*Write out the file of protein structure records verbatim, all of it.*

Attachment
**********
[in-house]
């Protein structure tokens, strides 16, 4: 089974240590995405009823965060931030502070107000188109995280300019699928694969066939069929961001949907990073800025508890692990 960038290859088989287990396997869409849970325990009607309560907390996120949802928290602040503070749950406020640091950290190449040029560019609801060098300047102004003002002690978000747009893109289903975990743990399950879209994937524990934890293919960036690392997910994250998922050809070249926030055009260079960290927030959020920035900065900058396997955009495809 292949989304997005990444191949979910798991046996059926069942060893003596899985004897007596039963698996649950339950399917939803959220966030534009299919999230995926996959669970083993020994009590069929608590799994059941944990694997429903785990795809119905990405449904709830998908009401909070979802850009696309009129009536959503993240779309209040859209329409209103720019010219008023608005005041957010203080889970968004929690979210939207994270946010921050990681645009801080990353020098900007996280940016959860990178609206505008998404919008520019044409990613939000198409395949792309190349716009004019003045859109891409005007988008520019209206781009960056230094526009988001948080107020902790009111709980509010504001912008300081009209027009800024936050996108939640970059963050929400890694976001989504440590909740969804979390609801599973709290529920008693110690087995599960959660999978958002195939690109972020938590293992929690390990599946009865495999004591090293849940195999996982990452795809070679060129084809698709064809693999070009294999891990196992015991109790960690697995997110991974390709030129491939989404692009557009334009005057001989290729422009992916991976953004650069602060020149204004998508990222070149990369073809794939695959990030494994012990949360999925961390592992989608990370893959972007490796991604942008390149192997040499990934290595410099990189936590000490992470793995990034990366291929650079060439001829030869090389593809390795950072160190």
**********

[in-house]
């Protein structure tokens, strides 16, 4: 089974240590995405009823965060931030502070107000188109995280300019699928694969066939069929961001949907990073800025508890692990 960038290859088989287990396997869409849970325990009607309560907390996120949802928290602040503070749950406020640091950290190449040029560019609801060098300047102004003002002690978000747009893109289903975990743990399950879209994937524990934890293919960036690392997910994250998922050809070249926030055009260079960290927030959020920035900065900058396997955009495809 292949989304997005990444191949979910798991046996059926069942060893003596899985004897007596039963698996649950339950399917939803959220966030534009299919999230995926996959669970083993020994009590069929608590799994059941944990694997429903785990795809119905990405449904709830998908009401909070979802850009696309009129009536959503993240779309209040859209329409209103720019010219008023608005005041957010203080889970968004929690979210939207994270946010921050990681645009801080990353020098900007996280940016959860990178609206505008998404919008520019044409990613939000198409395949792309190349716009004019003045859109891409005007988008520019209206781009960056230094526009988001948080107020902790009111709980509010504001912008300081009209027009800024936050996108939640970059963050929400890694976001989504440590909740969804979390609801599973709290529920008693110690087995599960959660999978958002195939690109972020938590293992929690390990599946009865495999004591090293849940195999996982990452795809070679060129084809698709064809693999070009294999891990196992015991109790960690697995997110991974390709030129491939989404692009557009334009005057001989290729422009992916991976953004650069602060020149204004998508990222070149990369073809794939695959990030494994012990949360999925961390592992989608990370893959972007490796991604942008390149192997040499990934290595410099990189936590000490992470793995990034990366291929650079060439001829030869090389593809390795950072160190």